Published Aug 13, 2015

Help Protect Soil and Water with Your Local Conservation District

By Steve Carlson

Whether you’re a farmer or a friend of farmer, if you have an interest in the health of Iowa’s soil and water, consider joining your local Soil and Water Conservation District as a commissioner or assistant commissioner.

Currently, 44 Practical Farmers of Iowa members are serving in their local districts, but we believe more PFI members should get involved. The commissions meet on a monthly basis, where they’re able to help share the importance of supporting agricultural practices that provide the most conservation bang-for-buck, such as cover crops, crop rotation, grazing and other continuous living cover practices. PFI provides an e-mail discussion list for our members who serve in their local soil and water conservation district to swap information among their districts.

Please contact myself or Clare Lindahl, Executive Director with Conservation Districts of Iowa, for any specific questions or consider registering for the Commissioner’s Annual Conference happening in Altoona, Iowa on September 1 and 2. Recently, Clare took the time to explain why this work is important and how you can take part:

Q: What is a Soil and Water Conservation District and what does it do?

Clare Lindahl

Clare Lindahl

Soil and Water Conservation Districts have been working to protect and improve our state’s soil and water for over 60 years.

Soil and Water Conservation Districts were formed across the nation in response to the devastation of the 1930’s Dust Bowl, which brought ecological, economic, and social misery to tens of thousands of Americans as a result of farming the land without conservation. Districts were charged with restoring and protecting the soil to ensure continued productivity, and they did so by encouraging the use of an array of conservation practices.

Today, there are 3,000 Soil and Water Conservation Districts and 17,000 commissioners across the nation. In Iowa alone, there are 100 Soil and Water Conservation Districts and 500 commissioners.  Every county has a Soil and Water Conservation District, and all Iowans, urban as well as rural, are served by them.  Commission boards are comprised of 5 commissioners, who are elected for a four-year term on a non-partisan ballot during the general election.  Assistant commissioners can be appointed by the board at any time to assist in the work of the commissioners.

Q: Who are the commissioners and assistant commissioners and what are their roles?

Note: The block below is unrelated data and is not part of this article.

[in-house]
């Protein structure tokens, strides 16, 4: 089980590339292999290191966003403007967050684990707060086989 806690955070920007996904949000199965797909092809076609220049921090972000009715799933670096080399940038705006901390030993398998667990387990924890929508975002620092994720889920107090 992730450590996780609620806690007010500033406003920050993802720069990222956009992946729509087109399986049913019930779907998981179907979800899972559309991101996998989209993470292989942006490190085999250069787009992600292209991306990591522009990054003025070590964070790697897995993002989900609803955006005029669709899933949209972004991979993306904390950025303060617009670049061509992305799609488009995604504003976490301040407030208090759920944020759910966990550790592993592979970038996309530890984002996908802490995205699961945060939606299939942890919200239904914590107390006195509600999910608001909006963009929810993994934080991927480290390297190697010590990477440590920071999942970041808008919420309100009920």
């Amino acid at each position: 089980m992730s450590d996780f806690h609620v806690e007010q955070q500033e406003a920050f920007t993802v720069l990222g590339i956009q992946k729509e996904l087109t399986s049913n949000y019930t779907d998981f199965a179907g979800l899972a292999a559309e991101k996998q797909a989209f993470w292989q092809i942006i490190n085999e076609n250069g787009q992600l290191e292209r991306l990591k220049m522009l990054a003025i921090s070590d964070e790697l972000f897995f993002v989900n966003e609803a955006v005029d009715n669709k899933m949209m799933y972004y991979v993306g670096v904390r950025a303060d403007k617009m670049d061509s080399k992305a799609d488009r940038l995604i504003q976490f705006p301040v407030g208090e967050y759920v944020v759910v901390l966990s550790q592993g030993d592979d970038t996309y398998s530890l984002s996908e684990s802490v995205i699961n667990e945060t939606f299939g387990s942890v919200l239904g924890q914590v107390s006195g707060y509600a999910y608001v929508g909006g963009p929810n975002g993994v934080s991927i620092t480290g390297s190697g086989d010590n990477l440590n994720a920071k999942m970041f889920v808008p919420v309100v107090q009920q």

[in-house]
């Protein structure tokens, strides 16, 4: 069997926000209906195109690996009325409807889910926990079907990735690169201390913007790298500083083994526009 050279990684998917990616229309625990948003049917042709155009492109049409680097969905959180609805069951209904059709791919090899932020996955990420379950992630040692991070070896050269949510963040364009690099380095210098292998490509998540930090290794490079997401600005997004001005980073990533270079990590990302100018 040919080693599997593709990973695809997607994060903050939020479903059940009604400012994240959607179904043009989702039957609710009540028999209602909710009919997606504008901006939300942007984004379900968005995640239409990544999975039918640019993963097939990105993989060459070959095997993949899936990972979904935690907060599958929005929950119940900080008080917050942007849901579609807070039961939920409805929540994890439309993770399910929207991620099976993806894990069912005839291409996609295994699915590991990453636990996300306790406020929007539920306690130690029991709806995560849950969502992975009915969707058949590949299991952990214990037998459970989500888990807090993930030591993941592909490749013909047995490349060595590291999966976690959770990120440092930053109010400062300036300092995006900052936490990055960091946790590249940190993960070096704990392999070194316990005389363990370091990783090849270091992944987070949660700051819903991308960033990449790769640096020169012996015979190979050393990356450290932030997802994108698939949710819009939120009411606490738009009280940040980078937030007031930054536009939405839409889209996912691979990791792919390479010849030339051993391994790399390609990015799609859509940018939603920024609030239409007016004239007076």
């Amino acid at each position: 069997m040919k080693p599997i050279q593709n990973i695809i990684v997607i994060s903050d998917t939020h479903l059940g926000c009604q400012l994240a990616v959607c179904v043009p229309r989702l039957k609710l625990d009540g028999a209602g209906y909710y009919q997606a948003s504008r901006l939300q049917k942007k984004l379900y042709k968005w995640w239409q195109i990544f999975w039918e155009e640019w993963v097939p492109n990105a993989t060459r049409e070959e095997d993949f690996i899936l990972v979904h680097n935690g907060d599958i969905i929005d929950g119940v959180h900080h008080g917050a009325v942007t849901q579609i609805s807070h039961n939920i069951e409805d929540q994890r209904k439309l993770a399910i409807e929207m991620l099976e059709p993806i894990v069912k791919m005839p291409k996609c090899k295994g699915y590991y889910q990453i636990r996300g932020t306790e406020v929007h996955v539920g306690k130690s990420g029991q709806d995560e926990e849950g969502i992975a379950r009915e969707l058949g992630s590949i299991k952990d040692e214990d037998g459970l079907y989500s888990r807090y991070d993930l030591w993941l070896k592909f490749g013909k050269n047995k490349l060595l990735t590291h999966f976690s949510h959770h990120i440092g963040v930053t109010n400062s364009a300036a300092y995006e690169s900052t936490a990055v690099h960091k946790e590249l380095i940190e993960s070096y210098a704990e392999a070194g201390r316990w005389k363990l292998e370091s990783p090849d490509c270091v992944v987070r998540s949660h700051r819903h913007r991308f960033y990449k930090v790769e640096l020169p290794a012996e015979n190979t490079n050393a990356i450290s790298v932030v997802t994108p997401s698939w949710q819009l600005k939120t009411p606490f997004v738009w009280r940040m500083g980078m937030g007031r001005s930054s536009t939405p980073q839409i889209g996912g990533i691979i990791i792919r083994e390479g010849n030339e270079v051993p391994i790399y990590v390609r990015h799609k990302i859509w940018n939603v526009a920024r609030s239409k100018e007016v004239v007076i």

Commissioners guide soil and water conservation programs in the county, and have the opportunity to influence state and national conservation programs.

They do this by providing Iowans with education, technical assistance and funding to put conservation on agricultural and urban land. They work with many partners to accomplish this, most often with the Natural Resources Conservation Service, Iowa Department of Agriculture and Land Stewardship-Division of Soil Conservation, and the Department of Natural Resources; but they also partner with local governments, hunting, commodity and environmental organizations.

One of the duties of the commissioners is to identify and investigate environmental problems in the county, and to raise funds through tree sales, grant writing and other efforts to address these problems.  Commissioners also are responsible for allocating millions of federal, state and local dollars to implement conservation practices in their counties.  Bringing conservation education to all Iowans, urban as well as rural, is a significant and necessary part of this work, and county commissions frequently host field days, workshops, and meetings with state, local, and national leaders. They do this work to protect soil and ensure sustainable agriculture, to protect our water, and to provide habitat for birds, fish and other wildlife.  This work is vital to the economy of our state and the quality of life of its residents and millions of annual visitors. A Soil and Water Conservation District has a hand in nearly every conservation project in the state.

Q: Why would I want to get involved with my local SWCD?

One of the strengths of the conservation districts is that they provide a way for conservation-minded citizens to influence and participate in local soil and water stewardship.

Commissioners get to help set local priorities for natural resource protection, make decisions that will make thier county a better place to live, improve local awareness of natural resources and to give back to the land and people of Iowa.

Q: What is the process for becoming a SWCD commissioner or assistant commissioner?

Are you eligible to vote in a general election? If so, you’re an eligible candidate for election to the county Soil and Water Conservation District (SWCD) Board of Commissioners! Each district is governed by five commissioners who are elected at the general elections on a non-partisan basis for four-year terms.

Because this is not an election year, consider getting involved as an assistant commissioner or as a volunteer. Contact your local SWCD anytime if you’re interested.

Get more information here about how to become a SWCD commissioner during the next election cycle.


We would like to welcome any PFI members to register for the Commissioner’s Annual Conference, September 1 & 2 to learn more. Find the registration packet here:

Contact Clare Lindahl, Executive Director with Conservation Districts of Iowa – the commissioner’s state association, for more information,

To connect with other PFI members serving in their local Soil and Water Conservation District, contact Steve Carlson at 515.232.5661,